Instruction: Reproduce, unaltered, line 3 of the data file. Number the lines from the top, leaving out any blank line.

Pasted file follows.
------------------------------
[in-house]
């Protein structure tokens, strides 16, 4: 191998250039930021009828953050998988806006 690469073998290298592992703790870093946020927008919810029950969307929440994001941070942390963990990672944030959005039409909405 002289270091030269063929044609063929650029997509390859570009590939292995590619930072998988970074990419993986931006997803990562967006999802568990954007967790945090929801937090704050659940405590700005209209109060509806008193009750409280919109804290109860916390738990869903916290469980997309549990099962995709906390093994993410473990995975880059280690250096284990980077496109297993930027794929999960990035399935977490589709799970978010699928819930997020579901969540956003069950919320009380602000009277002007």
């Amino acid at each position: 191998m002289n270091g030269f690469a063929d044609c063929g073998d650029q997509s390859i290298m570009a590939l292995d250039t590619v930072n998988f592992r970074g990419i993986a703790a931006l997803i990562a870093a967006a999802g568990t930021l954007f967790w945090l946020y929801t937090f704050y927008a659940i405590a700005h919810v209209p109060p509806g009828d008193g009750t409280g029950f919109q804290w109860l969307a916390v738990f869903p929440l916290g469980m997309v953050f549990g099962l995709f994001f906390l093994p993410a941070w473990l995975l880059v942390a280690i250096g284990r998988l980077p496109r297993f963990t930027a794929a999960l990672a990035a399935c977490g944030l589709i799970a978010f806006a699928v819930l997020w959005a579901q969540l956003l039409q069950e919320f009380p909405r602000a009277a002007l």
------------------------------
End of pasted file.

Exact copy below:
């Amino acid at each position: 191998m002289n270091g030269f690469a063929d044609c063929g073998d650029q997509s390859i290298m570009a590939l292995d250039t590619v930072n998988f592992r970074g990419i993986a703790a931006l997803i990562a870093a967006a999802g568990t930021l954007f967790w945090l946020y929801t937090f704050y927008a659940i405590a700005h919810v209209p109060p509806g009828d008193g009750t409280g029950f919109q804290w109860l969307a916390v738990f869903p929440l916290g469980m997309v953050f549990g099962l995709f994001f906390l093994p993410a941070w473990l995975l880059v942390a280690i250096g284990r998988l980077p496109r297993f963990t930027a794929a999960l990672a990035a399935c977490g944030l589709i799970a978010f806006a699928v819930l997020w959005a579901q969540l956003l039409q069950e919320f009380p909405r602000a009277a002007l």